Anthologies Online          

      http://www.anthologiesonline.com/      Welcome to the Writing Site with an Emphasis on Anthologies

 

 

Writers: Subscribe and send in your brief bio and your best writing sample (up to 1200      words total) to apply to become a featured writer. Find free articles and markets to help you get published.  Readers: Find your favorite authors, anthologies, and other books.

  Editors, send in your calls for manuscripts. Find writers and manuscripts to fill your anthologies.

 

 This website is best viewed in IE

AO Homepage
Subscribe
Amy Lou Jenkins
Writers Wanted
Messageboard
How to Write
Articles
Anthologies
Table of Contents
Contact AO
Writing Magazines
About Contests
Search
Featured Authors
Free reprint articles
Amy Lou Jenkins is the award-winning author of Every Natural Fact: Five Seasons of Open-Air Parenting

"If you combined the lyricism of Annie Dillard, the vision of Aldo Leopold, and the gentle but tough-minded optimism of Frank McCourt, you might come close to Amy Lou Jenkins.Tom Bissell author of The Father of All Things 

"Sentence by sentence, a joy to read."   Phillip Lopate, Author of Waterfront

Follow AmyLouToYou on Twitter

 
 
 

Anthologies online participates in various affiliate programs and most links to books and products in articles/anthologies/author or any page offer some referral payment, pay for click or other reimbursement. The payment is generally pennies per click or purchase. Anthologies online also runs paid ads.The Anthologiesonline web site and newsletter are provided on an "as is" basis without any warranties of any kind and disclaim all warranties, including the warranty of merchantability, non-infringement of third parties' rights, and the warranty of fitness for particular purpose. No person or organization makes any warranties about the accuracy, reliability, completeness, or timeliness of the material, services, software text, graphics and links.  Any communication is generally considered to be nonconfidential. See Privacy Policy.

 

                   

 

Featured Writer:

   

 Jean M. Madigan

Jean M. Madigan is a writer living with her husband in Phoenix, Arizona and has stories published at http://www.worthfinding.com  http://www.sistersinthelord.org and http://www.penwomanship.com. Madigan is also the Women In History columnist for penwomanship.com, and has a nonfiction piece published http://www.whowon.com. Links can be found at her website: http:jean.handsforhope.com

 

Enjoy the drama in her  short story.

 

 

 

 

 

 

 

                                                        

 

 

 

  DESERT GRIEF

     Pelagia glanced at the clock on her night stand. It was 1:27 a.m. She thought about the recurrent nightmare she had that night, which bathed her in sweat and fear.

 

Pelagia and Clive were on the plane with "M36JH" painted on its side. The sky in Flagstaff at 7:51 a.m, June 15, 1986 was robin egg blue. Her friend, Forsythia, snapped pictures of them with her camera. They boarded the plane with a thermos and camera. This was Pelagia's first flight.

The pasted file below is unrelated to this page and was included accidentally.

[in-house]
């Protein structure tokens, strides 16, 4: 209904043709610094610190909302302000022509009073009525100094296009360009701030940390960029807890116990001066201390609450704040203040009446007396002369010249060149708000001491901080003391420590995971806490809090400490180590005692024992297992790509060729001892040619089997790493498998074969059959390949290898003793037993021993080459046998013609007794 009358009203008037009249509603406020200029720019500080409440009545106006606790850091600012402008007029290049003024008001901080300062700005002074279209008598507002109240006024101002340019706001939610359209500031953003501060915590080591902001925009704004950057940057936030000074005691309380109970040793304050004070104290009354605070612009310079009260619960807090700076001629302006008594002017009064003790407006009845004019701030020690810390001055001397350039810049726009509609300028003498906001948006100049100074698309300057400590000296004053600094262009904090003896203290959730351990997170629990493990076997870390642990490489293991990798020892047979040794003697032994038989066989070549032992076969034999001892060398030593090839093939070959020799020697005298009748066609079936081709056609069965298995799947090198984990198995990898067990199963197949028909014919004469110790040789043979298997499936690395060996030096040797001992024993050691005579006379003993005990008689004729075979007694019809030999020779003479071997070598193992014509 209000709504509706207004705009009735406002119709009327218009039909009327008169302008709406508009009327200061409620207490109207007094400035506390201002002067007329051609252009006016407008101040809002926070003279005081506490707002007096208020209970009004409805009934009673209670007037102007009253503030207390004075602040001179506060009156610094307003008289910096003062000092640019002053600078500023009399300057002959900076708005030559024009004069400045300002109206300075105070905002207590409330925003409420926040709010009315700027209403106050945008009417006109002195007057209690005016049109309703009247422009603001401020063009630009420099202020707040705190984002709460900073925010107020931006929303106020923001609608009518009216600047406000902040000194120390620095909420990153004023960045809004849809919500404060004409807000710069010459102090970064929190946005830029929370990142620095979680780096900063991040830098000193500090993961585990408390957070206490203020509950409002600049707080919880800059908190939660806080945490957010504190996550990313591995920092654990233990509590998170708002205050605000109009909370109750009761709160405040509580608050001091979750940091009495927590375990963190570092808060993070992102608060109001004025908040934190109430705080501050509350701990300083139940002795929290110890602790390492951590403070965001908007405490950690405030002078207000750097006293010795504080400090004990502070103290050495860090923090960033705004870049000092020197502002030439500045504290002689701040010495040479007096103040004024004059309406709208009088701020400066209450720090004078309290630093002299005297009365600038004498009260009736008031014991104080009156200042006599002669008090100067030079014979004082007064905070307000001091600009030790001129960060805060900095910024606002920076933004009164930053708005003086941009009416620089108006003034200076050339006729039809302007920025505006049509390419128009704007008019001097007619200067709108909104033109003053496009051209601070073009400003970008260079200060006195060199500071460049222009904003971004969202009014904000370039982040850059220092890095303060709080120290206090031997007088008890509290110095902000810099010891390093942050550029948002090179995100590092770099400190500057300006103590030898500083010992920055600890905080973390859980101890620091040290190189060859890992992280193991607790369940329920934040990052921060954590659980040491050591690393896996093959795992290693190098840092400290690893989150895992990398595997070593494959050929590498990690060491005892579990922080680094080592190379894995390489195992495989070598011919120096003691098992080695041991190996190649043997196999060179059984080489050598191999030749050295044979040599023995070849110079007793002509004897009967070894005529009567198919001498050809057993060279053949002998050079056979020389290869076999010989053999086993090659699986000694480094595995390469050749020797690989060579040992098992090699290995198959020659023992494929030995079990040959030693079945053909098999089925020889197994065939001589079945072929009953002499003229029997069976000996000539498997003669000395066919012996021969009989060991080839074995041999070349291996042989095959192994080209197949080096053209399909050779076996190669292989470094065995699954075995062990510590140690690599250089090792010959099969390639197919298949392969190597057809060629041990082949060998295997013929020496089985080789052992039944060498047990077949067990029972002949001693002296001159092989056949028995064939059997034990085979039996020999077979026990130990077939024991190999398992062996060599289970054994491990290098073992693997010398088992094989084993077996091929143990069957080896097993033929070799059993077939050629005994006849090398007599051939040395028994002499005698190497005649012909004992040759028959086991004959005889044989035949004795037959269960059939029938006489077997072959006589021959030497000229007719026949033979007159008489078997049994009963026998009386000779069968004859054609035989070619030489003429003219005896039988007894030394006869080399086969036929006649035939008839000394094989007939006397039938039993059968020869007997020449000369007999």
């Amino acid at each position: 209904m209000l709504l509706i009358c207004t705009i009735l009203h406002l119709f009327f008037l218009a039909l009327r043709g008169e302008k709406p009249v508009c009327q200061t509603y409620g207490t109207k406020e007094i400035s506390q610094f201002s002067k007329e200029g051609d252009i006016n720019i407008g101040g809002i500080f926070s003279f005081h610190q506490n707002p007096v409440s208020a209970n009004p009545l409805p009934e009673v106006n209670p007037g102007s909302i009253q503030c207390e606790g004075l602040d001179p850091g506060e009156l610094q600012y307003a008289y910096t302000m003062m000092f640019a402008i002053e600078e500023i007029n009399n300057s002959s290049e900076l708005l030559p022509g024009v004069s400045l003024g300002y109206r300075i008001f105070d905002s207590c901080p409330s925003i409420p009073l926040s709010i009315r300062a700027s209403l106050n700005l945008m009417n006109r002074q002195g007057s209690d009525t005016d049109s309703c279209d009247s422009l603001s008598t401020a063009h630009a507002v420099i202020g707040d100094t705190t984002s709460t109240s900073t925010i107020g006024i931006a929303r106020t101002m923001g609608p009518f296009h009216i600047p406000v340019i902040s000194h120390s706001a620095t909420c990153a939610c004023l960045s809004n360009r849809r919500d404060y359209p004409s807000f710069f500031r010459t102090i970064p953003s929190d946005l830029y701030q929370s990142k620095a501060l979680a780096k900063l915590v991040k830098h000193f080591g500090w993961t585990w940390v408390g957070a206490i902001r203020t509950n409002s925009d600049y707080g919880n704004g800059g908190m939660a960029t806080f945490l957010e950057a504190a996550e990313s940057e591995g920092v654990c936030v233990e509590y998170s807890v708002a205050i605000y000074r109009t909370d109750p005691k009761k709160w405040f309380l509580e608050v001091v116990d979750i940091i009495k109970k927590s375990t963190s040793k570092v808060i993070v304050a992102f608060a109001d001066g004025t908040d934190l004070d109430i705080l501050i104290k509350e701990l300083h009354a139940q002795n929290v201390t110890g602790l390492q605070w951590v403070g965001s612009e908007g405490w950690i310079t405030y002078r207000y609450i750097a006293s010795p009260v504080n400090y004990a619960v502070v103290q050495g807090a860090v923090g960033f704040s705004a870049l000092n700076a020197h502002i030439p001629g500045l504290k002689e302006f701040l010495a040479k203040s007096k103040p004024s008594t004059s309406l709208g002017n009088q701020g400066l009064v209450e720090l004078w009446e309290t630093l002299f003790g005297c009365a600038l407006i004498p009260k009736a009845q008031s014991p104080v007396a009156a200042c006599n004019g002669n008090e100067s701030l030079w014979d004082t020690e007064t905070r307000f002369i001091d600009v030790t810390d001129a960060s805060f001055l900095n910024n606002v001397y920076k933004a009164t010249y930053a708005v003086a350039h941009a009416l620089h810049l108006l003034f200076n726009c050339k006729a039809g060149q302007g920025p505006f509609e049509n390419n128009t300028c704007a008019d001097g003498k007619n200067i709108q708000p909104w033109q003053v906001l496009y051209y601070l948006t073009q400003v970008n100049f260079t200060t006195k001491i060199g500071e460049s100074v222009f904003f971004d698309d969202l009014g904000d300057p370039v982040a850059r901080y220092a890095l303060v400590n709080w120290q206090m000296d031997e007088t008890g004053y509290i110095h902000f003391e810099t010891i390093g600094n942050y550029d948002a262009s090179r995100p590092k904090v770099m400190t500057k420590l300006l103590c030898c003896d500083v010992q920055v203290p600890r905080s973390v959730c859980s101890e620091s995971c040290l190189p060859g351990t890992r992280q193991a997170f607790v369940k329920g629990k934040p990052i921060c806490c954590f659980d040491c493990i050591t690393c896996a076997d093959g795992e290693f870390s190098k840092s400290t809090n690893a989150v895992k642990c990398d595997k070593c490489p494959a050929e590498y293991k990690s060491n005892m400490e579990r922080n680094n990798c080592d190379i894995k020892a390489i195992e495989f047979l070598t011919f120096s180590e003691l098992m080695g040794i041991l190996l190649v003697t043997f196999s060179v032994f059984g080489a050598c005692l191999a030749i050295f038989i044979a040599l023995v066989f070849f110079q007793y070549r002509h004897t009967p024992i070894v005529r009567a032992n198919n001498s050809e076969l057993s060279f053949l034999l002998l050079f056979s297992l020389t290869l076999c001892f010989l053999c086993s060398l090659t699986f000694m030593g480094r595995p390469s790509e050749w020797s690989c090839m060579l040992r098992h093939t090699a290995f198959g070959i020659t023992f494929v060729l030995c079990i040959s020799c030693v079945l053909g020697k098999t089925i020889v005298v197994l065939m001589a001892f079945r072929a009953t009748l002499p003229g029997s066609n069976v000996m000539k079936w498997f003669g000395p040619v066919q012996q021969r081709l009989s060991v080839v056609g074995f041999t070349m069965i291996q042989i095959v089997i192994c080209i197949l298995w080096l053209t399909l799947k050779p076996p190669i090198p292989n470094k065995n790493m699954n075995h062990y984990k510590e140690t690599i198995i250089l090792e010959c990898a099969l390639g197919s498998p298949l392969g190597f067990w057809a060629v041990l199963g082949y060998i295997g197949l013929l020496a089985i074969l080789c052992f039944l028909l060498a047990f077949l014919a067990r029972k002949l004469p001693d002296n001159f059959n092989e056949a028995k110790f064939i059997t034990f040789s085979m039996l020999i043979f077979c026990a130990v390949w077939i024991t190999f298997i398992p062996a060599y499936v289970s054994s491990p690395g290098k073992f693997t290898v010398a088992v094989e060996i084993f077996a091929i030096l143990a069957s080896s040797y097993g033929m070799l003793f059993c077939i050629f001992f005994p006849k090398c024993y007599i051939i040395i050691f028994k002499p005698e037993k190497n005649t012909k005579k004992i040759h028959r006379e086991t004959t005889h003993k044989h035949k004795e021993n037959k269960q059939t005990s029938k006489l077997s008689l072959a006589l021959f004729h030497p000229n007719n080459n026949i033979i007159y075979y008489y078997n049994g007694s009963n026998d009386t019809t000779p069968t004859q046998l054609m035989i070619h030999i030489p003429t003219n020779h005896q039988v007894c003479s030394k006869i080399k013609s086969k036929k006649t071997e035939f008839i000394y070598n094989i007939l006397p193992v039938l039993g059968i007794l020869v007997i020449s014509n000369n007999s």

Despite her fear, Pelagia consented to the journey. She wanted to conquer her phobia and to please Clive, who wanted her with him when theyvisited Canyon de Chelly, near Chinle, Arizona. She clung to him like a life preserver while he piloted the plane.


"
Pelly," he said, shaking her arm off of his. "I'm very experienced. Nothing is going to happen to us." He smiled, and Pelagia settled into her seat. He looked back at her from the pilot's seat. There's coffee in that thermos. Have some."


She drank a cup, savoring its strong, fragrant smell, dozed for a few minutes, but awoke suddenly. Clive slumped over the wheel.  She felt his wrist, but found none. Frantic, she prayed, "Whoever you are out there, I don't know how to fly this thing!" The plane spiraled downward, and Pelagia braced herself, hugging her knees to her chest. The craft careened out of control, narrowly missing a mountain range. Then it happened. They crashed into the silent desert night, outside of Yuma. She was unconscious for a time, then stumbled from the wreckage into the cold night, battered and bleeding. She had bruises on her cheek and arms. Her watch read 127 a.m. They were supposed to be married in eight hours. Sadness engulfed her like a shroud, and she stretched out her arms to the heavens. "Why?" she cried, "why?"

 

Clive and Pelagia had been sweethearts since grade school, from the time he lent her his handkerchief on the day Jeffie Paxton tripped her, making her shins bleed. Thinking of this, she glanced at her surroundings. She would have to get out of the desert, and on to the highway as soon as possible. Grief would have to wait. Five or six hours had slipped into the netherland of lost time, never to be recovered. What happened next made her hair stand on end.

 

She heard the clatter of a rattler, and stood perfectly still, like a soldier.  "God, if that's your name, don't leave me."  For what seemed like a whole day, she stood still and the rattler disappeared. Pelagia breathed a silent "Thank you." She was grateful for whatever force guided her to Highway 8. It took three hours for a motorist to see her. She turned, and saluted in the direction of the plane wreck, close to the foothills of Castle Dome Peak. The desert stretches to infinity, a sea of sage brush, sand and nothing. Her love lay dead there, in the blazing desert sun.

 

 

Find more featured authors  
Google
 
Web www.anthologiesonline.com